If you want to bring your water to the next, next level, consider adding two tablespoons of apple cider vinegar to it. This is just another super simple step (you probably have a bottle of it in your pantry right now) that can help control blood sugar levels, which subsequently curbs cravings. Better yet, apple cider vinegar can also boost immune and digestive function.

After you've had one or two cups of coffee, it might be a good idea to switch to decaf tea. Not only does tea keep you warm and full (which, then, curbs your appetite), but it also comes with innumerable physical and cognitive benefits. Most notably, tea can enhance your mood and increase mental alertness.

4. Stay active—with friends

Go for walks with friends as an active way to catch up. Or, schedule a gym-date or fitness class together. That way, working out won't eat up your time with friends and family. Plus, it'll be a fulfilling way to stay both active and social.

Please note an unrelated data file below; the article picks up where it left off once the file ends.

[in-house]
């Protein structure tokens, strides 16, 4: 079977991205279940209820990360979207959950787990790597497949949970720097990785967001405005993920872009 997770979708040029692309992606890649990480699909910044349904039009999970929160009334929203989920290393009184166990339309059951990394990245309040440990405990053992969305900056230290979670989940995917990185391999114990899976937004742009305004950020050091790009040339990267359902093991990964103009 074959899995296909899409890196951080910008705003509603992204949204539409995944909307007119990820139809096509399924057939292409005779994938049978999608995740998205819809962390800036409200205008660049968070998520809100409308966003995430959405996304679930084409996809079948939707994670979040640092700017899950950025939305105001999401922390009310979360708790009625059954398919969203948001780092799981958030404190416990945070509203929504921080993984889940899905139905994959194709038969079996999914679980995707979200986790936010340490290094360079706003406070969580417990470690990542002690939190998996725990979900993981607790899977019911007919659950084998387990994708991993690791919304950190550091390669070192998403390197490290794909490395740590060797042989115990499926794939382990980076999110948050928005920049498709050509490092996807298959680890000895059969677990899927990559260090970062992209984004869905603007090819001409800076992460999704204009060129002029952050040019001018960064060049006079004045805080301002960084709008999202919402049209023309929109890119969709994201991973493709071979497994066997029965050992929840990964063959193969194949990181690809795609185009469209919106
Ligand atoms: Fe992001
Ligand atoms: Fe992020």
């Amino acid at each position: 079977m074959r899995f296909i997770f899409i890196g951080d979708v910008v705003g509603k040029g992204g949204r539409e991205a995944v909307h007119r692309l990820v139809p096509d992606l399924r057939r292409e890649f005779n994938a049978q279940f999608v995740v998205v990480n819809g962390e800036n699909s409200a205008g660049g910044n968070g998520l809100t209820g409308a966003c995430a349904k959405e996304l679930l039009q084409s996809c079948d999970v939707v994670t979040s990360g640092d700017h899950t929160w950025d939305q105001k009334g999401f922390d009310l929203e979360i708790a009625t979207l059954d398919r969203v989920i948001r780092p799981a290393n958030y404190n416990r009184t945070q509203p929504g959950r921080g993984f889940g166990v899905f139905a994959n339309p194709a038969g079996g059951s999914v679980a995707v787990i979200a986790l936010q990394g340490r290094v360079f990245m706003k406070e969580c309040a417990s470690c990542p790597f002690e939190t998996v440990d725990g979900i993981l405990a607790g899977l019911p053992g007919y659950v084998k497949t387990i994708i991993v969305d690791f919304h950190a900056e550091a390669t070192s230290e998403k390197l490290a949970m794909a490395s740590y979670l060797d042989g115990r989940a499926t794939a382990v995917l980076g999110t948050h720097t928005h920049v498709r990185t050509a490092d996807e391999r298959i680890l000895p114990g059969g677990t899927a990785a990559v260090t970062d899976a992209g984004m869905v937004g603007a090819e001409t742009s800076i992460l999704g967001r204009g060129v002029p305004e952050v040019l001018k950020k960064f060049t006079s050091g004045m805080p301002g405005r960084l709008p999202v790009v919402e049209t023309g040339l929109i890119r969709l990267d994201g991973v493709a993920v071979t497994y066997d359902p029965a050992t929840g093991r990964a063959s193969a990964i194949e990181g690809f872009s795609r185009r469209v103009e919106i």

This can also extend to walking your family dog or running errands (like holiday gift shopping). Make sure you're on your feet as much as possible. It all adds up, you know.

5. Seeing friends doesn't always have to mean snack time

I feel like when I'm home for the holidays, I'm always grabbing coffee with friends and celebrating reunions at restaurants. There's nothing wrong with a lunch date with a friend, but keep in mind there are other ways to catch up without food in front of you to mitigate interactions.

That's not to say, however, that all food outings are bad. Hit up your town's diner like old times. Visit your favorite local coffee shop. Just make sure that's not all you do.

6. Rest and de-stress

When you're tense or stressed, levels of the stress hormone cortisol rise in your body. As a result, your blood sugar drops and you start craving foods high in fat and sugar. That's why they're called comfort foods, after all.